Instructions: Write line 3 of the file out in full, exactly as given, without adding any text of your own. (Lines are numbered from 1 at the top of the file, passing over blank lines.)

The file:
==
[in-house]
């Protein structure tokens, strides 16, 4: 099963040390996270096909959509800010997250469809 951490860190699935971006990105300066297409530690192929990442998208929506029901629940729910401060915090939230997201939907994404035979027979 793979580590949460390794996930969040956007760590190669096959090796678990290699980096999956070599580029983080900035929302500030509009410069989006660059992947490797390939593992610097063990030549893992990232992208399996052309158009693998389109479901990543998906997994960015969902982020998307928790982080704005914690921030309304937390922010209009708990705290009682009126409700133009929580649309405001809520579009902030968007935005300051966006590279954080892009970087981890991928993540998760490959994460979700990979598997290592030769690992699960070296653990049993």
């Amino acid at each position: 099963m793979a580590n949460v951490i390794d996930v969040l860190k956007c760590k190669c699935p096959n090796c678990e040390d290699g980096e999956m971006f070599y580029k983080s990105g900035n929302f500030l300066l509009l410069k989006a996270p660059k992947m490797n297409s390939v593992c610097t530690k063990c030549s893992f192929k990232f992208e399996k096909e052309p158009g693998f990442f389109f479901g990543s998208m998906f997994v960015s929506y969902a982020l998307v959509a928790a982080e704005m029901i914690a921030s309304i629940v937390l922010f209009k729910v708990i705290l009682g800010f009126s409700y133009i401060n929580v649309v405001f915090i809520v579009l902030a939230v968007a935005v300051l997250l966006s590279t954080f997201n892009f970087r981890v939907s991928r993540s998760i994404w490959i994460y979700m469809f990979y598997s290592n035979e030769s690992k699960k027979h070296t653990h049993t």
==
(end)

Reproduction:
């Amino acid at each position: 099963m793979a580590n949460v951490i390794d996930v969040l860190k956007c760590k190669c699935p096959n090796c678990e040390d290699g980096e999956m971006f070599y580029k983080s990105g900035n929302f500030l300066l509009l410069k989006a996270p660059k992947m490797n297409s390939v593992c610097t530690k063990c030549s893992f192929k990232f992208e399996k096909e052309p158009g693998f990442f389109f479901g990543s998208m998906f997994v960015s929506y969902a982020l998307v959509a928790a982080e704005m029901i914690a921030s309304i629940v937390l922010f209009k729910v708990i705290l009682g800010f009126s409700y133009i401060n929580v649309v405001f915090i809520v579009l902030a939230v968007a935005v300051l997250l966006s590279t954080f997201n892009f970087r981890v939907s991928r993540s998760i994404w490959i994460y979700m469809f990979y598997s290592n035979e030769s690992k699960k027979h070296t653990h049993t």